Idly browsing, the headline 'A fish head in a bin makes me cry' caught my eye. Michel Roux Jr of Le Gavroche talked to the Telegraph about food waste in a short article plugging his new book (which seems to have nothing at all to do with getting the most from your food, except maybe via the anecdotes in the article).
However, being a bit of a Masterchef addict ("COOKING JUST DOESN'T GET ANY TOUGHER THAN THIS!!" *ahem*) I also find myself, if not crying, then shouting at the TV when contestants do the round in the professional kitchen. Why? For the slightest deviation from the chef's vision of a "perfect" dish, the entire plateful is binned. Expensive cuts of meat, fish, lovingly prepared vegetables... if the dressing has been messily squirted on or the cooking isn't absolutely correct, in the bin it goes. I get the impression this happens too with dishes from regular staff (just hopefully less often).
Now, I can see that chefs have a reputation to uphold, and many of the likely customers in top-end restaurants are going to be knowledgeable and expect high standards (after all, they are paying for them). But to what extent does this contribute to our food waste as a nation? Binning food because it's not absolutely perfect seems to me to be more of a waste, more pointless than binning something you forgot about in the back of the fridge. Do restaurants have food waste collections that do something useful with the discards? (Aha - some do. And there were other London options in 2007 - what about now I wonder?)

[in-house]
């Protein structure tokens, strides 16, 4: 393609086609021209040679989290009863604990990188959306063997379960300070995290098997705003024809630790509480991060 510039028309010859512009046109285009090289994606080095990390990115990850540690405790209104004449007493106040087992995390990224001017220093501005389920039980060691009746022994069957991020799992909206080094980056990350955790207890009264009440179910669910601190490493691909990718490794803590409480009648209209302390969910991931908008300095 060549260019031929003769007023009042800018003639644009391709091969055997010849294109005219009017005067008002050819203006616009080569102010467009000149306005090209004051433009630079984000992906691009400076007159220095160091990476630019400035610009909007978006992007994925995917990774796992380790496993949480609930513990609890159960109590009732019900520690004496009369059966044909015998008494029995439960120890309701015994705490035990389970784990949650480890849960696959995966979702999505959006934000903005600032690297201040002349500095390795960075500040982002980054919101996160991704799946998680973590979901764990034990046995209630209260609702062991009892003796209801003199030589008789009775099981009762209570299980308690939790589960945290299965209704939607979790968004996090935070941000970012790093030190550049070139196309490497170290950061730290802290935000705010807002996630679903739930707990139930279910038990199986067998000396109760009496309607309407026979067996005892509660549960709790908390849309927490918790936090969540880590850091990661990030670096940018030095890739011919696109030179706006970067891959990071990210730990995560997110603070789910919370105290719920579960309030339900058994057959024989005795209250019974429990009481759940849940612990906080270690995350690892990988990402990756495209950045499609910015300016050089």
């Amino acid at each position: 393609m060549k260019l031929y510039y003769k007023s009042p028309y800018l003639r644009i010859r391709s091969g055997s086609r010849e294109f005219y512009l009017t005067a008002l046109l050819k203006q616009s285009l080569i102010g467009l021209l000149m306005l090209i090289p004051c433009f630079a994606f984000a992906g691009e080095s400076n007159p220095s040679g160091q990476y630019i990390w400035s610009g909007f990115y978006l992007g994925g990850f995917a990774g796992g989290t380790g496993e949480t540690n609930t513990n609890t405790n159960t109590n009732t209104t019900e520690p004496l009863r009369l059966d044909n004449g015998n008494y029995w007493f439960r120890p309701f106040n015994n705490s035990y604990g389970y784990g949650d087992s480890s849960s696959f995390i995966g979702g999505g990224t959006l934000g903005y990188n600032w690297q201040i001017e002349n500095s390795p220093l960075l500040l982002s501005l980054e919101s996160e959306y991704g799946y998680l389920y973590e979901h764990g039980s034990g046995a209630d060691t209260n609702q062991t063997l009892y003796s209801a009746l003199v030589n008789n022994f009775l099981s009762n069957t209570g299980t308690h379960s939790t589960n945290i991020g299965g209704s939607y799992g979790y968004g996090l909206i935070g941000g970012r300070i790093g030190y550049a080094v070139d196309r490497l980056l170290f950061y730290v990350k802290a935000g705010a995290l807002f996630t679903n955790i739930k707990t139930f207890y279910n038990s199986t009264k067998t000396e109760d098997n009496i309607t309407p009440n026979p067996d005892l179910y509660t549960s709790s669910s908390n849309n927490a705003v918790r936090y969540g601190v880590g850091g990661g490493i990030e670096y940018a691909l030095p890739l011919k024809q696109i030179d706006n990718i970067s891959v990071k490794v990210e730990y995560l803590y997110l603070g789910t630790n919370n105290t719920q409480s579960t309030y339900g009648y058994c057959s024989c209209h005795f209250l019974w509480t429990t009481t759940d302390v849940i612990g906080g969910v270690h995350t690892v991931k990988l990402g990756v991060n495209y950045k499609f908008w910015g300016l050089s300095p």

If a fish head in a bin makes him cry, what would Michel Roux Jr do with a plate of not-quite-perfect food from one of his sous chefs? That I'd like to know.